mechanisms. In particular: mechanisms. In particular:
- Where allowed by the underlying transport protocol, - Where allowed by the underlying transport protocol,
the upper layer protocol SHOULD be allowed to set the upper layer protocol SHOULD be allowed to set
the state of the DF bit (in IPv4) or prohibit local the state of the DF bit (in IPv4) or prohibit local
fragmentation (in IPv6). fragmentation (in IPv6).
- If the underlying transport protocol allows the application - If the underlying transport protocol allows the application
to request PMTU probing (e.g., DCCP), the DTLS record to request PMTU probing (e.g., DCCP), the DTLS record
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performing this check, based on the use of a bit mask, is described performing this check, based on the use of a bit mask, is described
in Section 3.4.3 of [ESP]. in Section 3.4.3 of [ESP].
If the received record falls within the window and is new, or if the If the received record falls within the window and is new, or if the
packet is to the right of the window, then the receiver proceeds to packet is to the right of the window, then the receiver proceeds to
MAC verification. If the MAC validation fails, the receiver MUST MAC verification. If the MAC validation fails, the receiver MUST
discard the received record as invalid. The receive window is discard the received record as invalid. The receive window is
updated only if the MAC verification succeeds. updated only if the MAC verification succeeds.
4.1.2.7. Handling Invalid Records 4.1.2.7. Handling Invalid Records
Unlike TLS, DTLS is resilient in the face of invalid
Unlike TLS, DTLS is resilient in the face of invalid records (e.g., records (e.g., invalid formatting, length, MAC, etc.) In
invalid formatting, length, MAC, etc.) In general, invalid records general, invalid records SHOULD be silently discarded, thus
SHOULD be silently discarded, thus preserving the association. preserving the association. Implementations which choose to
Implementations which choose to generate an alert instead, MUST generate an alert instead, MUST generate fatal level alerts to
generate fatal level alerts to avoid attacks where the attacker avoid attacks where the attacker repeatedly probes the
repeatedly probes the implementation to see how it responds to implementation to see how it responds to various types of error.
various types of error. Note that if DTLS is run over UDP, then any Note that if DTLS is run over UDP, then any implementation which
implementation which does this will be extremely susceptible to DoS does this will be extremely susceptible to DoS attacks because
attacks because UDP forgery is so easy. Thus, this practice is NOT UDP forgery is so easy. Thus, this practice is NOT RECOMMENDED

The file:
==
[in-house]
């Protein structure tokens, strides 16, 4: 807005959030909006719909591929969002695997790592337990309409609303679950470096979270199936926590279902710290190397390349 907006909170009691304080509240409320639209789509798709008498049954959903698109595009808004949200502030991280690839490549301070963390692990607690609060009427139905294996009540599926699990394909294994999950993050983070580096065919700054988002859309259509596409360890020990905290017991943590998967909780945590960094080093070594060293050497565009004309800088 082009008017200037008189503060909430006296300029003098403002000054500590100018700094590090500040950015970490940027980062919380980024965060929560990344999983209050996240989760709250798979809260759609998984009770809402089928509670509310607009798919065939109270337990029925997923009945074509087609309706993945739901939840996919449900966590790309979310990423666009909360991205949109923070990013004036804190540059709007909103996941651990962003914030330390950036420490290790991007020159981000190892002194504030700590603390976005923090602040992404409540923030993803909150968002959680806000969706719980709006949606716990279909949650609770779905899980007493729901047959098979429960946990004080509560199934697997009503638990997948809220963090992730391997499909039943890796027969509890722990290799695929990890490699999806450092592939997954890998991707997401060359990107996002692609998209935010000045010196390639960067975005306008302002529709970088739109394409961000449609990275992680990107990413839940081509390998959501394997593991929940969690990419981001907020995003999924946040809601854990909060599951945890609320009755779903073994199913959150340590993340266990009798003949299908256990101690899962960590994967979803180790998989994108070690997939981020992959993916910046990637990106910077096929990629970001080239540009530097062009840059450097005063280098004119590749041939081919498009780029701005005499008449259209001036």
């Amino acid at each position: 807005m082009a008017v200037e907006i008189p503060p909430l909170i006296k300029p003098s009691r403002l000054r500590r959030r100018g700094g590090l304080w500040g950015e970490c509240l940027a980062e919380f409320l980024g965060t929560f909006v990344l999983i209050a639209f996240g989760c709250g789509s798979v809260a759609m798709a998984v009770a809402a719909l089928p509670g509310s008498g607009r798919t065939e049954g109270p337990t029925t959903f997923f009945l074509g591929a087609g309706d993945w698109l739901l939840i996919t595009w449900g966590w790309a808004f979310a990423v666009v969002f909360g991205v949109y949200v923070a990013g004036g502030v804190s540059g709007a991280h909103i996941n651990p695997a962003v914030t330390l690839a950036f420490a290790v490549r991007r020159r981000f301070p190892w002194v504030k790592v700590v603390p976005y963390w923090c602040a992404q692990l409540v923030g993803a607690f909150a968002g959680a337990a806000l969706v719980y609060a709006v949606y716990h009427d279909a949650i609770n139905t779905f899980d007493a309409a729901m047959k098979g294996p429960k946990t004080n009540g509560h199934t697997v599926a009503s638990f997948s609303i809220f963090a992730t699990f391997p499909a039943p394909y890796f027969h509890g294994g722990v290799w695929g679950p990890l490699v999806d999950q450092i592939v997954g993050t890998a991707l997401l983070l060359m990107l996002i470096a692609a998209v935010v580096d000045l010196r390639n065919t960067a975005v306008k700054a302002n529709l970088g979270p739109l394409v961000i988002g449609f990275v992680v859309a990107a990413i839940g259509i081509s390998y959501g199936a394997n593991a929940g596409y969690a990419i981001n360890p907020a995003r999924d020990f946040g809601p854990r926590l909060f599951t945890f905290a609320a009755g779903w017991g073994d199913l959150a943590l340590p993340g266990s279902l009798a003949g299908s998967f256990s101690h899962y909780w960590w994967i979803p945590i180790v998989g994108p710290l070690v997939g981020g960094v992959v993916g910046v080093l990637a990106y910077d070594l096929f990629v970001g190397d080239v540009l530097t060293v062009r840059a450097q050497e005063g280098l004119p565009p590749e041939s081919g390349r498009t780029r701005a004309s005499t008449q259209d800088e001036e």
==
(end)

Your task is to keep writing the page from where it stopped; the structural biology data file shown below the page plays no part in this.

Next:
RECOMMENDED for such transports. for such transports. If DTLS is being carried over a
transport which is resistant to forgery (e.g., SCTP with SCTP-
If DTLS is being carried over a transport which is resistant to AUTH), then it is safer to send alerts because an attacker will
forget (e.g., SCTP with SCTP-AUTH), then it is safer to send alerts have difficulty forging a datagram which will not be rejected by the
because an attacker will have difficulty forging a datagram which transport layer.
will not be rejected by the transport layer.
4.2. The DTLS Handshake Protocol 4.2. The DTLS Handshake Protocol
DTLS uses all of the same handshake messages and flows as TLS, with DTLS uses all of the same handshake messages and flows as TLS, with
three principal changes: three principal changes:
1. A stateless cookie exchange has been added to prevent denial of 1. A stateless cookie exchange has been added to prevent denial of
service attacks. service attacks.
2. Modifications to the handshake header to handle message loss, 2. Modifications to the handshake header to handle message loss,
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HelloVerifyRequest are not included in the calculation of the HelloVerifyRequest are not included in the calculation of the
handshake_messages (for the CertificateVerify message) and handshake_messages (for the CertificateVerify message) and
verify_data (for the Finished message). verify_data (for the Finished message).
If a server receives a ClientHello with an invalid cookie, it SHOULD If a server receives a ClientHello with an invalid cookie, it SHOULD
treat it the same as a ClientHello with no cookie. This avoids treat it the same as a ClientHello with no cookie. This avoids
race/deadlock conditions if the client somehow gets a bad cookie race/deadlock conditions if the client somehow gets a bad cookie
(e.g., because the server changes its cookie signing key). Note to (e.g., because the server changes its cookie signing key). Note to
implementors: this may results in clients receiving multiple implementors: this may results in clients receiving multiple
HelloVerifyRequest messages with different cookies. Clients SHOULD HelloVerifyRequest messages with different cookies. Clients SHOULD
handle this by sending a new HelloVerify in response to the new handle this by sending a new ClientHello with a cookie in response to